THE BLOG

Fighting Cancer While Pregnant: Mothers Deserve Quality Care

01/10/2015 12:28 BST | Updated 30/09/2016 10:12 BST

Finding out that my wife Mair had breast cancer was a huge shock for all of us who loved her. At 41, she was vibrant, full of energy and had shown no symptoms of the disease that would eventually take her from us six months later.

She was also 22 weeks pregnant with our son, Merlin.

As any new parent knows, bringing a baby into the world is a joyful but demanding experience. Combining that with fighting cancer was terrifying.

Mair immediately began a course of chemotherapy, which she responded to well and continued after Merlin's healthy birth. During that time we were overwhelmed by the way our family, friends and neighbours rallied around. Without them, we wouldn't have been able to cope with the practical and emotional strains of cancer treatment, the demands of a new baby or taking care of our elder daughter, Martha. Routine tasks, such as cooking meals, changing and bathing Merlin had become almost impossible for Mair, who needed a huge amount of bed rest. She was unable to breastfeed and also needed many trips to hospital during that time.

Sadly, the cancer spread and Mair died when Merlin was only two months old. After her death, her sister Louise and I wanted something positive to come out of the family's ordeal. Her experience had raised a lot of issues, not just around the cancer and pregnancy themselves, but also the experience and challenges associated with motherhood in general.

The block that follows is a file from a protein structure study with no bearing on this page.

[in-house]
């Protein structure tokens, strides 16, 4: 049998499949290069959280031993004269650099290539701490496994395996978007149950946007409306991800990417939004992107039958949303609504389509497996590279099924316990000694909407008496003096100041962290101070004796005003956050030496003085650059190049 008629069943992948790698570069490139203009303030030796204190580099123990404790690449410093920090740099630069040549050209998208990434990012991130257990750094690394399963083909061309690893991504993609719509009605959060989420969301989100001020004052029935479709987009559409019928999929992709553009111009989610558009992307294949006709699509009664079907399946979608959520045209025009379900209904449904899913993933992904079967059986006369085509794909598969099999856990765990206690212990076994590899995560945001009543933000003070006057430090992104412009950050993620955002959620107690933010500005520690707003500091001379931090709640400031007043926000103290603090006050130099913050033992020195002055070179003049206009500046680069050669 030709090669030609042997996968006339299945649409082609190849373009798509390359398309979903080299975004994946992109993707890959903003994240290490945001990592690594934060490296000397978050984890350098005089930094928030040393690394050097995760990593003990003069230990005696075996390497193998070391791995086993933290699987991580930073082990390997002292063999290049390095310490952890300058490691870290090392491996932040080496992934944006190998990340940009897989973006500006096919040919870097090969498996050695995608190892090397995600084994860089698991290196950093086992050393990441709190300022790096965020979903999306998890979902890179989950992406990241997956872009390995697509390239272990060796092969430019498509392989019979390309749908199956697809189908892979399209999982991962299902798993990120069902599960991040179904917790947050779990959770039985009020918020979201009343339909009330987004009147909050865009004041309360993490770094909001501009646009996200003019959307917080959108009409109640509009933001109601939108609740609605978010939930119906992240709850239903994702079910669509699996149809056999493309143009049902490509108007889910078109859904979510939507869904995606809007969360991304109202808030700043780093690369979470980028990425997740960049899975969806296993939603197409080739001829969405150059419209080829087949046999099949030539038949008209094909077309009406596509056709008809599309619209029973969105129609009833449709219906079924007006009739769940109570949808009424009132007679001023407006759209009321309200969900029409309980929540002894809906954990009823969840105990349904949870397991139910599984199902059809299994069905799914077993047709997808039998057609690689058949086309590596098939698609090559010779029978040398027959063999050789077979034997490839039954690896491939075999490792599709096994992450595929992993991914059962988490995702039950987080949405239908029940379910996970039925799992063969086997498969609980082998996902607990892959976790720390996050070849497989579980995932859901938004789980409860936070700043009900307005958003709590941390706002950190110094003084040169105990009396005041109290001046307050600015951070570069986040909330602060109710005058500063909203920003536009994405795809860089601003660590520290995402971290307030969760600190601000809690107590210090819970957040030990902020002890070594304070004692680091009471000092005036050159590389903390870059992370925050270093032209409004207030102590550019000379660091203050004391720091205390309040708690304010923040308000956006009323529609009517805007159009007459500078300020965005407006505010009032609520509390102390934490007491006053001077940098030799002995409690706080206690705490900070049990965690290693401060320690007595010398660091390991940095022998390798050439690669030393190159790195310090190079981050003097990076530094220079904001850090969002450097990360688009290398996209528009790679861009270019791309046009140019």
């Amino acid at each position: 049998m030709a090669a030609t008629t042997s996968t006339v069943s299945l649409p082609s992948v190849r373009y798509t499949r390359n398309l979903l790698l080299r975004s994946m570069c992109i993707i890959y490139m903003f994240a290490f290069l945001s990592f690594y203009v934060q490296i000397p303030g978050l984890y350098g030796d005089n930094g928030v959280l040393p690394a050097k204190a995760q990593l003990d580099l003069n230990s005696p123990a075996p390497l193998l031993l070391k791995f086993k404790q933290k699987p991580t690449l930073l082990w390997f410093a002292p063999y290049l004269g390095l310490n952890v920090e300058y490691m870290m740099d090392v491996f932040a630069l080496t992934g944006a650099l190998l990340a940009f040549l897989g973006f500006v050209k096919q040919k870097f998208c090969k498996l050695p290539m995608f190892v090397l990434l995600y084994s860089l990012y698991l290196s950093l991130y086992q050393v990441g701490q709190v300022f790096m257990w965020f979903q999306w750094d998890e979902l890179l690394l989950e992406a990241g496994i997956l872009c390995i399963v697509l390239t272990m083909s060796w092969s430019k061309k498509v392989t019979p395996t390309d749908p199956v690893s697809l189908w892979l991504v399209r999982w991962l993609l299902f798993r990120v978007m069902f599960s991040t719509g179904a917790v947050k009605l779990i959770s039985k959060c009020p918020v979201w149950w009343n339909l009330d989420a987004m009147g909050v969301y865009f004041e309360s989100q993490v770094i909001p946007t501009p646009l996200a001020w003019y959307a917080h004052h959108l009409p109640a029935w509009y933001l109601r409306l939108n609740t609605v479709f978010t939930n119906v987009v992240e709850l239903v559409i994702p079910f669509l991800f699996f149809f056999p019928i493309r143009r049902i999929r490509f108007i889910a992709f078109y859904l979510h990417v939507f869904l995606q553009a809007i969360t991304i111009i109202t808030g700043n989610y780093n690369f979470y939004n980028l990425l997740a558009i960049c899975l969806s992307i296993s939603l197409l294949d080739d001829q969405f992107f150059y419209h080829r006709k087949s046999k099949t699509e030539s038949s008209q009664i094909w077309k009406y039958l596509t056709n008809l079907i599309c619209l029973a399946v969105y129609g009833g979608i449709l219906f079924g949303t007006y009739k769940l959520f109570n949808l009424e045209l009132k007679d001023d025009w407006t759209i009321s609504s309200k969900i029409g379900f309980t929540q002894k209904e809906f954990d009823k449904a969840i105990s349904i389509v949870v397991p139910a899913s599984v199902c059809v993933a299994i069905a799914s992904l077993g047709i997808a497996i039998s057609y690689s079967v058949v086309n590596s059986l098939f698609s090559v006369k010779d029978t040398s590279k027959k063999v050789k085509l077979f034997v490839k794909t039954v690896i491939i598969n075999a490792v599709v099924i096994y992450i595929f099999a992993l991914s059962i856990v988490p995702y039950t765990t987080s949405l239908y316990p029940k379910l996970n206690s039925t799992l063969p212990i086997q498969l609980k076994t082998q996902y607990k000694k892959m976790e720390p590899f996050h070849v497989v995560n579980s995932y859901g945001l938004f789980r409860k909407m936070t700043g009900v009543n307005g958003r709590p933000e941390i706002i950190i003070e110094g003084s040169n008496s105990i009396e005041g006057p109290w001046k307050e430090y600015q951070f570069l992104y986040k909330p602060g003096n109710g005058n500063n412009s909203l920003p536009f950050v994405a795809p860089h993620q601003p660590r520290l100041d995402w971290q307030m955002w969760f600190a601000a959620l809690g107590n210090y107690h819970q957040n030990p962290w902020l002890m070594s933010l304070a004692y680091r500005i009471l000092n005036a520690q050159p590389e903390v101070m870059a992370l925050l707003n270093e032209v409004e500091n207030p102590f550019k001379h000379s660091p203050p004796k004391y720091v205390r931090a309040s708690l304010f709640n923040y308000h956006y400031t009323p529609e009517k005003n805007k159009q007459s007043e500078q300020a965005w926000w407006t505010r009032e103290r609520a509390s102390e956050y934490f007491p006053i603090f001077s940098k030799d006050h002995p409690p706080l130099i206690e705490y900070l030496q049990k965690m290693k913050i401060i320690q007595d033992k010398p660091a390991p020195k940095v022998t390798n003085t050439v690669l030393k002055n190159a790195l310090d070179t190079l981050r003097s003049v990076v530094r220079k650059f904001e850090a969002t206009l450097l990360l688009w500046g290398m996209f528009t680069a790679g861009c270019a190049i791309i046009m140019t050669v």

For us it was clear that mums, so often at the heart of looking after the family, frequently lack the information and practical support they need to keep themselves emotionally and physically well.

That's why we set up Mummy's Star, an organisation dedicated to providing pregnant women or new mothers suffering from cancer with the financial support, information and practical help they need to get through it.

One of the things we wanted to do was help families with sick mothers understand their rights. For example, there are still some widely held views that women with chronic medical conditions should not have children and that serious diseases don't affect pregnant women.

In fact, the reality could not be more different.

Many women diagnosed with breast, bowel, and gynecological cancers had their symptoms mistaken for being part of their pregnancy or their body returning to normal post-birth, only to receive a cancer diagnosis at a later stage. For some of these women, this delay meant secondary cancers or other complications developed in the interim, which may have been avoided with an earlier diagnosis.

It is clear to us and from working with those around us that cancer in pregnancy is an area that is seldom discussed in the cancer sector, and its impact on young families is not well-recognised. While the circumstance of cancer in pregnancy is deemed 'rare', it seems as though it is becoming increasingly common. So this is an area that needs constant work to change perceptions and further heighten awareness.

We all have a role to play in ensuring that society as a whole looks after 'everymum'. After all, almost all of us were brought up by our mothers. That's why I encourage you to take part in the Safe Motherhood Week survey to map the current situation for parents in Europe.

Maternal health concerns all women, not only the vulnerable ones, and every family.